Inflation is due to more than just the war in Ukraine and supply chain issues. The French author and economics expert François Lenglet sees far more diverse reasons for this. Inflation drivers that were visible long before Russia invaded Ukraine or in container ships stuck in traffic on the world’s oceans.

The war in Ukraine, delivery bottlenecks or Corona. There are many reasons for inflation. The essayist, book author and economics expert François Lenglet draws attention to other factors when considering current inflation. He also sees drivers of inflation in rising energy prices or “strong global demand since 2021 due to the synchronous upswing on all continents.”

These causes are obvious, says the essayist in an interview with ” Welt “. They could lead to the assumption “that the sharp surge in inflation is a temporary phenomenon that would disappear with them.” Observers would focus on these events and their dynamics. However, this only masks the true and lasting causes of inflation, says Lenglet.

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The essayist counts among those true, long-term inflation drivers the “ reversal of globalization and, as a result, the return of geopolitical risks .” Lenglet attributes the fact that the speed of price increases in the past 30 years initially slowed down to the globalization of the 1990s. In particular, the fall of the Berlin Wall “had a far greater share in the disappearance of inflation than the then Federal Reserve Chairman Paul Volcker, or the monetary policy of the central banks overall”.

On the other hand, however, a world sealed off by borders and fragmented by the re-emergence of “camps” working against one another is already structurally inflationary. In such an environment, competition is less fierce.

A second factor is the influence of demographics. The growth of the global working population “squeezed the cost of unskilled labor, which in turn drove down wages and prices,” explains the economist. With the economic opening of China and the adjustment of the emerging countries to “the rules of capitalism”, hundreds of millions of people were added as workers worldwide.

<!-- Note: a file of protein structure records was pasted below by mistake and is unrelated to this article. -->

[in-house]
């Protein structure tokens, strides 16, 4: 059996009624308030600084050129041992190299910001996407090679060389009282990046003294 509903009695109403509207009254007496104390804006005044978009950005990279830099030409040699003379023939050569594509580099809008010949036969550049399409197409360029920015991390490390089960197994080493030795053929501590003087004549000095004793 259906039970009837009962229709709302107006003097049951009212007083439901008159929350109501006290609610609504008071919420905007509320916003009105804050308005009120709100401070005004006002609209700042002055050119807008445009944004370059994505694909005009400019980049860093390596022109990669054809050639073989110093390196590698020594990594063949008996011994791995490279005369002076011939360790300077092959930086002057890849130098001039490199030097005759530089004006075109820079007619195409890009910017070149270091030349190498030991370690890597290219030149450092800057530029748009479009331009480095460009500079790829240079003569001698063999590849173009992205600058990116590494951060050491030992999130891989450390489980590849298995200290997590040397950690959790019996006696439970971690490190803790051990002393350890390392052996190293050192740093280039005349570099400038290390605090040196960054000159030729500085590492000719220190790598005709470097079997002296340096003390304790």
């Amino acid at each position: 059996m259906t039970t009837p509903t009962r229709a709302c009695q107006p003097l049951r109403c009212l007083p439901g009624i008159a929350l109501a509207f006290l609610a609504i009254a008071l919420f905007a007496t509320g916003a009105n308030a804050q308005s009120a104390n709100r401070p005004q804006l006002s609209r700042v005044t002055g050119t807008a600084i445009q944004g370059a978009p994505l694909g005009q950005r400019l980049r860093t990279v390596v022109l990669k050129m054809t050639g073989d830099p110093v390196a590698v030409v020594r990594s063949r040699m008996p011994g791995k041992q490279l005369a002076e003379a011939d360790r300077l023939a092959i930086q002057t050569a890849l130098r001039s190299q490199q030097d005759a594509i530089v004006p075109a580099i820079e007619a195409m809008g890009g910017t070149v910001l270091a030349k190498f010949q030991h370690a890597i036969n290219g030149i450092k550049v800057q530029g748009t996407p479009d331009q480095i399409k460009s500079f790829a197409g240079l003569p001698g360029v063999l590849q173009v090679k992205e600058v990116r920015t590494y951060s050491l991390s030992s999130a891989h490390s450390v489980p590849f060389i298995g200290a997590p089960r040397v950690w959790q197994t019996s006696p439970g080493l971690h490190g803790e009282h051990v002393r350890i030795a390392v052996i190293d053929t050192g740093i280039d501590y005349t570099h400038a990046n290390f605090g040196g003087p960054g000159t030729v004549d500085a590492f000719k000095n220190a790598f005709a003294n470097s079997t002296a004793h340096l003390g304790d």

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“The pressure was all the greater as capital could circulate freely and flow to the lowest-cost regions. That’s over now.” In China, too, the working population is shrinking – by seven million people every year. “This sharp contraction, together with the aging of western countries, will mean that work will become scarcer and therefore more expensive.” The beginnings of this can already be seen in the form of the labor shortage observed worldwide.

Point three: energy prices. According to Lenglet, rising energy prices are “another consequence of the forces described.” Leaving aside the war in Ukraine, it becomes apparent that energy prices have been kept artificially low for a long time because they reflect the effects on climate and environment, says Lenglet.

He emphasizes that this was not solely due to the oil companies, “but to a broad consensus that made us consider the price that the environment charges us to be zero because we thought it was inexhaustible.” That too over now.

Energy price increases are nothing more than accounting for what economists call ‘negative externalities’ – indirect costs such as pollution or the need to reduce carbon emissions. It’s a movement that’s erratic in its pace, with phases of abrupt acceleration like at the moment.” According to Lenglet, the long-term trend is already there: “The energy transition is making a major contribution to inflation, it’s changing our mobility habits because the price system is undergoing massive changes .”

“The central banks have lost control,” says Lenglet in an interview. With their policy of massive money creation, they are partly responsible for the current inflation. “Apart from the structural causes mentioned, inflation is ex-ECB head Mario Draghi’s bill for ‘whatever it takes’.”

He believes that central banks raising interest rates to counter inflationary pressures risk triggering a new financial crisis. “The debt of companies and states is so high that a higher interest burden will drive the weakest of them into bankruptcy.” Then a similar domino effect threatens as after the bankruptcy of Lehman Brothers in September 2008.

“If the central banks postpone the necessary measures, then the prices and markets will get out of hand and the impending crash will be even more severe,” explains Lenglet. “Heads: I lose, Tails: You win”. That is the dilemma of today’s central banks.

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